Friends of Syria is a group of countries and international organizations that are supporting “the just cause of the Syrian people,” which they define as a transition away from dictatorship and towards democracy. Its statement is a tawdry model of diplomatic waffling. Mostly it reiterates things said previously, without the means or the will to make them happen. As Ian Black, The Guardian’s Middle East editor tweeted to me, “awful! reeks of urge to sound purposeful + united while ignoring toughest questions. diplomacy of lowest common denominator.”
Ironically, since Syria’s international friends have criticized the SNC repeatedly for its failure to outline a vision of the New Syria, the SNC statement is a model of clarity. The New Syria will be “a civil, democratic, pluralistic, independent and free state”:
Syria’s new democratic order will be founded on the principle of “unity in diversity” and will embrace all individuals and communities without any exclusion or discrimination.
If this is not explicit enough, the Covenant specifies:
The constitution will ensure non-discrimination between any of the religious, ethnic or national components of Syrian society – Arabs, Kurds, Assyrians, Chaldeans, Turkmens or others. It will recognize equal rights for all within the context of Syria’s territorial and demographic integrity and unity.
It is hard to beat this for clarity.
There is an important moment of fuzziness in the Covenant, though it could be a translation issue or just something on which I don’t have the required background. It says:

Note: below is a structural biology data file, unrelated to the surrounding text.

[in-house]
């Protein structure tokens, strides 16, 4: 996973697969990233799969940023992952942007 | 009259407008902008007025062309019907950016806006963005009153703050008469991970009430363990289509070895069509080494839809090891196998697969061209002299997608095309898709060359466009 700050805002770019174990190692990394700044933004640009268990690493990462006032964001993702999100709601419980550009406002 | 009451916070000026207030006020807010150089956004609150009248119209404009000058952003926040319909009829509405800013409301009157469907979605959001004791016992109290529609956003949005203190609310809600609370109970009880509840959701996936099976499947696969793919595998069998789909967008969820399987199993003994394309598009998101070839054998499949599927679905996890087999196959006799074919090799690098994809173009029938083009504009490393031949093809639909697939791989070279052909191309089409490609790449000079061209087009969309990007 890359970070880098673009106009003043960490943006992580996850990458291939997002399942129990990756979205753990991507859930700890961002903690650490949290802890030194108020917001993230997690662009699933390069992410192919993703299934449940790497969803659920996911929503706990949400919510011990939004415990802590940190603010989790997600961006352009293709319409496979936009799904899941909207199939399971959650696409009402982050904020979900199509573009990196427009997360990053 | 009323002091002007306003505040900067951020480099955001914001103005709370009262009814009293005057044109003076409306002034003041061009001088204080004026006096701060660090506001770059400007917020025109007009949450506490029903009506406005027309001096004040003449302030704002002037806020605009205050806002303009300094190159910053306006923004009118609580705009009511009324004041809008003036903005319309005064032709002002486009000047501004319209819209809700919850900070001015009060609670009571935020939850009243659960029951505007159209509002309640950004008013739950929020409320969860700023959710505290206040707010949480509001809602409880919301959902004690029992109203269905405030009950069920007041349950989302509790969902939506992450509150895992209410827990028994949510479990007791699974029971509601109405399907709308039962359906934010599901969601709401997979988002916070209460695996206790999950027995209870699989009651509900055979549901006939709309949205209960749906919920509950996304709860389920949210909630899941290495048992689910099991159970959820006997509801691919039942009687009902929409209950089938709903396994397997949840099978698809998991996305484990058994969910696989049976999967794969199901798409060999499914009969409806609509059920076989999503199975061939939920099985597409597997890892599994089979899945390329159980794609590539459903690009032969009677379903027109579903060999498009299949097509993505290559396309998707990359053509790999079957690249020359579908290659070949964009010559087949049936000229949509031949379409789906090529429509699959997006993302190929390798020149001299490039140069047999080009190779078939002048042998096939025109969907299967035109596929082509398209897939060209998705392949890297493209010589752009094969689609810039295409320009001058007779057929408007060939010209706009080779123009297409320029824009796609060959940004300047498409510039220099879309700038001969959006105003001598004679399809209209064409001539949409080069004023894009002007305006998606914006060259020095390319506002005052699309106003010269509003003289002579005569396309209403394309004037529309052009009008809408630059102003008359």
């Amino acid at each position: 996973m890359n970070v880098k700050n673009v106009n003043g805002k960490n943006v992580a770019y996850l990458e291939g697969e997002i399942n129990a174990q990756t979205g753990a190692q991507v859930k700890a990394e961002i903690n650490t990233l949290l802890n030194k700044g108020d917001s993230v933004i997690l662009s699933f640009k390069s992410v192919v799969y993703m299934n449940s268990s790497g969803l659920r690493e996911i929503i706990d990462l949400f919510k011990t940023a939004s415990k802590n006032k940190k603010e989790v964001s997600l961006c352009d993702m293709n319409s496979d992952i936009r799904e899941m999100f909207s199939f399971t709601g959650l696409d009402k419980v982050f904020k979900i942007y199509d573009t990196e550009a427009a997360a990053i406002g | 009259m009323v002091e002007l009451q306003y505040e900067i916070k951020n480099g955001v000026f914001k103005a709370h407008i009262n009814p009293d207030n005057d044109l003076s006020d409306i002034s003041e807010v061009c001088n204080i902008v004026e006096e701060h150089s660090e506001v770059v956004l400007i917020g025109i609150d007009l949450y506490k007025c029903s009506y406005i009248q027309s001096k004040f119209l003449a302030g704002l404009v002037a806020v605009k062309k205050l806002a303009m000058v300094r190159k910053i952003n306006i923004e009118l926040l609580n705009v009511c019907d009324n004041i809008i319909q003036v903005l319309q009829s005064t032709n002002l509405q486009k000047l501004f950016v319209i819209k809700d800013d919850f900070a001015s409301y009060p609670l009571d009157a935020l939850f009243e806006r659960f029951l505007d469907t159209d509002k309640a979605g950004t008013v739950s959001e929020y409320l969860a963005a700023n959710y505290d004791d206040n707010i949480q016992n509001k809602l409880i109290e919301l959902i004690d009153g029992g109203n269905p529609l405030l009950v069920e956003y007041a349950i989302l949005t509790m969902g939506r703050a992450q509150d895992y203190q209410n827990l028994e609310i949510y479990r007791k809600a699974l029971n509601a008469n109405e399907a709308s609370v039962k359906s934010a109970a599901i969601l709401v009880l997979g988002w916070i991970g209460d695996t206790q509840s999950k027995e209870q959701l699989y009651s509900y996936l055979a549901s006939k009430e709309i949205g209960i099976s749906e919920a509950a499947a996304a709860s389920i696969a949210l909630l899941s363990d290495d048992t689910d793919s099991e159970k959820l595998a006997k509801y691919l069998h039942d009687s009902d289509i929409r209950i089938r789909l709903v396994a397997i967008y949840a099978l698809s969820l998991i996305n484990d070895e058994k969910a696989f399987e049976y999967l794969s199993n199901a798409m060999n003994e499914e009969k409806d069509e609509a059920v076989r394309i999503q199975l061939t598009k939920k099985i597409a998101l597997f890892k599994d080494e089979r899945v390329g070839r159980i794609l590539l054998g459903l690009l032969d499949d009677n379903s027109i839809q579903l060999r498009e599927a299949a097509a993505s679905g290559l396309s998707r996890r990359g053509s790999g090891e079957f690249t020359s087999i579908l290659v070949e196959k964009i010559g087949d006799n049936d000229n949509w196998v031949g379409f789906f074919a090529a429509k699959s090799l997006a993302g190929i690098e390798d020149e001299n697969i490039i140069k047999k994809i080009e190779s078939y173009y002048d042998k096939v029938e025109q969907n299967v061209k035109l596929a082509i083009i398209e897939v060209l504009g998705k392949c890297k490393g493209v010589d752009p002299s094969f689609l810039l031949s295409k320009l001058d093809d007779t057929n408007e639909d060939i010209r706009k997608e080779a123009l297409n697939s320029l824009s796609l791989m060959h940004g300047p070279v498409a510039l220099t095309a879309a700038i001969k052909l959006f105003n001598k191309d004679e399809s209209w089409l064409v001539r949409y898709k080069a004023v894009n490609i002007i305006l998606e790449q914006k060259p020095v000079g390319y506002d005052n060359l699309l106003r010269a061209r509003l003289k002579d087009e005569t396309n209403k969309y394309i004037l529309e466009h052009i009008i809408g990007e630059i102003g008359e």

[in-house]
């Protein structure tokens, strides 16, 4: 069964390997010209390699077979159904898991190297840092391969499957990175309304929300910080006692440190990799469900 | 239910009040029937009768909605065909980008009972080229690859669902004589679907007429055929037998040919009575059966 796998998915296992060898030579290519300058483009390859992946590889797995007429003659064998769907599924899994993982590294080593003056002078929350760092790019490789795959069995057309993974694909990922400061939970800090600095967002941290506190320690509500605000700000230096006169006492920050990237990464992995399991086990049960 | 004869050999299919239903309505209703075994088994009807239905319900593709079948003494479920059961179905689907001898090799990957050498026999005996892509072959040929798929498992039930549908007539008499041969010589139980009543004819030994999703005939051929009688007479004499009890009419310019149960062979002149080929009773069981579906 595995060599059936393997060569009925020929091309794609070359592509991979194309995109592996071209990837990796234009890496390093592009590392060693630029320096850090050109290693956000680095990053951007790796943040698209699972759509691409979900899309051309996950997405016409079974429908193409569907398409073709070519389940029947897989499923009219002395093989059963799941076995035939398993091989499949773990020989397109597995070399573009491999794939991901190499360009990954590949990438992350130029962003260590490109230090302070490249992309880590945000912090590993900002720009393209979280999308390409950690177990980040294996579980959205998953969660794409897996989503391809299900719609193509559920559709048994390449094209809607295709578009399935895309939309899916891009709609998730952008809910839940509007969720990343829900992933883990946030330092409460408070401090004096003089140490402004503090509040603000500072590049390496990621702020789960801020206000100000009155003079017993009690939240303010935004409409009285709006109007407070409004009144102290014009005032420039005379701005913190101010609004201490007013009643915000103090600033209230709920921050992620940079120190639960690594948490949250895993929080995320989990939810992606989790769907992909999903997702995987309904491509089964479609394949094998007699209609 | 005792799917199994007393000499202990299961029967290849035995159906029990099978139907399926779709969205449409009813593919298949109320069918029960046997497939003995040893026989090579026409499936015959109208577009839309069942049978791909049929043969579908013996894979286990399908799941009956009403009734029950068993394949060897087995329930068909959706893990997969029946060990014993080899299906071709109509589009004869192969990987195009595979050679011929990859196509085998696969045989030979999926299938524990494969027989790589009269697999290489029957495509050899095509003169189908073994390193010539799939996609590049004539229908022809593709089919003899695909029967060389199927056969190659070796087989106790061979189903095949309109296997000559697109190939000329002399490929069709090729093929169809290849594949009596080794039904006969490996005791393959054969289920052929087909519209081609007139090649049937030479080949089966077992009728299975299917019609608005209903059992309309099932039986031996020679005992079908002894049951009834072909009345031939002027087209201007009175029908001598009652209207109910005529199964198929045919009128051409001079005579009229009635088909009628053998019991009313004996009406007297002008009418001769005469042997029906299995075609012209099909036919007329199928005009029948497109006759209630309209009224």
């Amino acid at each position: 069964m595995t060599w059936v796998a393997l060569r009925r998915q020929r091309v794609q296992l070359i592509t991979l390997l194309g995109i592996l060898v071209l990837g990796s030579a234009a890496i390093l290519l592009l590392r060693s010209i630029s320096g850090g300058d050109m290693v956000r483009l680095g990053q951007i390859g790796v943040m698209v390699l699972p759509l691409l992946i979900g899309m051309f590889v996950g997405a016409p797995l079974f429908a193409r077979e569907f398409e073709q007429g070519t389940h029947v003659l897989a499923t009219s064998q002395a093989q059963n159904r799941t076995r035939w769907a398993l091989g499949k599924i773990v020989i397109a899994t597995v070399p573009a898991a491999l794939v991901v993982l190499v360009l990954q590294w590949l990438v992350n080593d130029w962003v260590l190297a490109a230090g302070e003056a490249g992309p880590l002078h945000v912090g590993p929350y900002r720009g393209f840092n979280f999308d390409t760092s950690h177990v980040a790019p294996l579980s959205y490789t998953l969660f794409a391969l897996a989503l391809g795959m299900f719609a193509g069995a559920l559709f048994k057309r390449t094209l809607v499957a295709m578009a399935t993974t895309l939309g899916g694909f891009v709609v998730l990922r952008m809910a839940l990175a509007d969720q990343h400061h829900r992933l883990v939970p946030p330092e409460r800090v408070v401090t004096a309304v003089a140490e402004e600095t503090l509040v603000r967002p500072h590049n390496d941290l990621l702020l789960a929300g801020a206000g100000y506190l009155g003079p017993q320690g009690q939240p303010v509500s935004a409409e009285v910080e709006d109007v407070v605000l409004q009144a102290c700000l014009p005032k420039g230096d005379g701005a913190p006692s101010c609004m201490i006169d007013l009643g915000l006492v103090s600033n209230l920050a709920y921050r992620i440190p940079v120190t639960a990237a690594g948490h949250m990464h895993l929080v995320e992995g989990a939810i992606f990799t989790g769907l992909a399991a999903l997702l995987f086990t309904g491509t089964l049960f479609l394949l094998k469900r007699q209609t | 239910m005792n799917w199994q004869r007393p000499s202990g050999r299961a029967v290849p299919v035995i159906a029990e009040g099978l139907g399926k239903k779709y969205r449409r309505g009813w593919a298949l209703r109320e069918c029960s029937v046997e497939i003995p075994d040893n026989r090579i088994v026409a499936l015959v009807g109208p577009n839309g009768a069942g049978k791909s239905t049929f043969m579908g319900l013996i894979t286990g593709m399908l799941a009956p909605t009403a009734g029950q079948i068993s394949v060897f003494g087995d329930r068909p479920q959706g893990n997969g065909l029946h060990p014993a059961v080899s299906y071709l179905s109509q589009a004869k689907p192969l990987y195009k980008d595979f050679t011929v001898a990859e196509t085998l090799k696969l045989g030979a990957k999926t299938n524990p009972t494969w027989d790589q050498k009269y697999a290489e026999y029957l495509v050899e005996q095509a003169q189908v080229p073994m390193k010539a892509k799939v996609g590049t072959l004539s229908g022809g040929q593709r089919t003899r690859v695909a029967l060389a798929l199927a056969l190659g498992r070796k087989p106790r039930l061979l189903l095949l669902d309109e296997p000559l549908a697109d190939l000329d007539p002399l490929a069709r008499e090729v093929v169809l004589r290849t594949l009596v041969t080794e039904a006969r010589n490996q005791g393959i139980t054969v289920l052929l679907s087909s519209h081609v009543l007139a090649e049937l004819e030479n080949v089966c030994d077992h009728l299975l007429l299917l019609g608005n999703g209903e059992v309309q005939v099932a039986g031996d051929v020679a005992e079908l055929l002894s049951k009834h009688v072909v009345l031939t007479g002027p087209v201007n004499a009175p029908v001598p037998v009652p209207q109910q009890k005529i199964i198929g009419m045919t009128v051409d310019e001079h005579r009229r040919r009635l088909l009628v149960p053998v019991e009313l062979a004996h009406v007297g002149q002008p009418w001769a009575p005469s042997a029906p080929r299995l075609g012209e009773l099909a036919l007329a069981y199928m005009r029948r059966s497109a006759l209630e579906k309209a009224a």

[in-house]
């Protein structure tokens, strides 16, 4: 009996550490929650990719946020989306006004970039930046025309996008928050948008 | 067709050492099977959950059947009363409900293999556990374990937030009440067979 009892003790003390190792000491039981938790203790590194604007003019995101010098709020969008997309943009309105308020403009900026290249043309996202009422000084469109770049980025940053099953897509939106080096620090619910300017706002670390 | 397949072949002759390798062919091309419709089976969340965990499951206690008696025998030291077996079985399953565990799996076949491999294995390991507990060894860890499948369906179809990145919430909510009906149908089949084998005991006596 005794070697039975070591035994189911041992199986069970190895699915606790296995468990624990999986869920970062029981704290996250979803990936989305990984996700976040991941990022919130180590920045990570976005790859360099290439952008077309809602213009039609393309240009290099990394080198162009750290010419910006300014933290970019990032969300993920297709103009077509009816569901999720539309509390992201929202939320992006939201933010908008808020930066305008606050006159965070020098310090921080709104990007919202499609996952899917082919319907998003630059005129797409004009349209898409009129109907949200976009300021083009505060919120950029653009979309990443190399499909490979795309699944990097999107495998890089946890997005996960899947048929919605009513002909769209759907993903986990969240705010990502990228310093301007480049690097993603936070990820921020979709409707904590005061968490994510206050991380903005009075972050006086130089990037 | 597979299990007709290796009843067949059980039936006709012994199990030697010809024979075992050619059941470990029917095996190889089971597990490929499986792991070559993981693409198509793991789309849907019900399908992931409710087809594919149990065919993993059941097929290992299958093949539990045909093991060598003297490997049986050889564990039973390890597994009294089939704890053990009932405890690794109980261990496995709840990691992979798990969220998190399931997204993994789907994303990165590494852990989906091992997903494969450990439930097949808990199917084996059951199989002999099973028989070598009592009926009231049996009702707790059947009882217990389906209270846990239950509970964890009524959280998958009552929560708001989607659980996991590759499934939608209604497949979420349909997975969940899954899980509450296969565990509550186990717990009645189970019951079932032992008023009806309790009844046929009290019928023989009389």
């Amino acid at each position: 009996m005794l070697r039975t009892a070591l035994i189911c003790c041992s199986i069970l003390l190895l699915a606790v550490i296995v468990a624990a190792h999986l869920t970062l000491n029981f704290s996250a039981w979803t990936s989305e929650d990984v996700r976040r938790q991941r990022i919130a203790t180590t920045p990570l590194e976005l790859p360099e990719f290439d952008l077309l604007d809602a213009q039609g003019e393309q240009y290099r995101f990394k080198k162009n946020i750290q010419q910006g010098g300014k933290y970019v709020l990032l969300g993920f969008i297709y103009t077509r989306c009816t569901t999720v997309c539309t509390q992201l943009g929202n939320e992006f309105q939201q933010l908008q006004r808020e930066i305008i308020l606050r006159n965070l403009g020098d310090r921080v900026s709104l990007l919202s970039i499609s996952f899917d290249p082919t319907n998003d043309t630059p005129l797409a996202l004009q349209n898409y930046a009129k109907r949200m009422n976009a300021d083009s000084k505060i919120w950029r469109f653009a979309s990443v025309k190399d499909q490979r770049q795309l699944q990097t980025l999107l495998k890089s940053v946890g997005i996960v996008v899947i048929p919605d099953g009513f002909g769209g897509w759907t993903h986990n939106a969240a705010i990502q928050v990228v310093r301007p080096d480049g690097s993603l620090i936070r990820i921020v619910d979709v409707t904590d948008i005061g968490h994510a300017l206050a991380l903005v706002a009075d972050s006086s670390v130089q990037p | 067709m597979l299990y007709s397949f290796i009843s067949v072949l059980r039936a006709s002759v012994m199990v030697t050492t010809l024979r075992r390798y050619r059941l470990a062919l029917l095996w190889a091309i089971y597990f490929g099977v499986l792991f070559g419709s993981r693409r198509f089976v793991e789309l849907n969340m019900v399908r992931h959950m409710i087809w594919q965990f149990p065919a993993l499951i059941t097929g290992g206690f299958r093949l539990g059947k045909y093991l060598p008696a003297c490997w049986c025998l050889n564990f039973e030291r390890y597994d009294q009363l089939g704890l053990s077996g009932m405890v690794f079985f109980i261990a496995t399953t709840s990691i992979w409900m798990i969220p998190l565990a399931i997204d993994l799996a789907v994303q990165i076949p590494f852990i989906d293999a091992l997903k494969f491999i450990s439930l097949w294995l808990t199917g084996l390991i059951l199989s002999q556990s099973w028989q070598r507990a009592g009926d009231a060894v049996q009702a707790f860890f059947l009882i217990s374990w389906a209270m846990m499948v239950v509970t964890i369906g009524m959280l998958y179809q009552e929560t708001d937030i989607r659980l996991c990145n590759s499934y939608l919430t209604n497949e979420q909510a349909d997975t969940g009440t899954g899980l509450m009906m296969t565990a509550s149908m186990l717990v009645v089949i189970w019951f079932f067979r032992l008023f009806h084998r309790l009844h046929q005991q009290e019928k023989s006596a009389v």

The transitional government will be committed to hold free and fair elections upon the fall of the current, illegitimate regime. A constituent assembly, formed by the transitional government, will engage in drafting a new constitution containing the principles of this Covenant and submit it to a free referendum.
Does the transitional government form the constituent assembly? It seems to me the constituent assembly should be the result of the elections. And who forms the transitional government? Does it exist before the constituent assembly elections and continue after them? How is it chosen? Or does the constituent assembly choose the transitional government? These are not small questions. I’ll hope that there is more clarity about them than in the English translation of the Covenant.
Of course the main question now is how to begin a transition when Bashar al Assad is still holding on to power, with pretty solid support from the Syrian army and security services as well as the country’s diplomats. Sadly, the Friends of Syria offer nary a hint, apart from urging no arms sales and tightening of sanctions. Humanitarian assistance, which the Friends emphasize, is not going to be sufficient to initiate the political dialogue that Kofi Annan’s plan calls for. If the revolutionaries are able to unsettle Damascus, spreading peaceful demonstrations throughout the capital, that would make a big difference.
The missing international piece of this puzzle is Russia. It has to be convinced to read Bashar the riot act. Only the Americans can hope to bring Moscow around to do this. The road to Damascus runs through Moscow.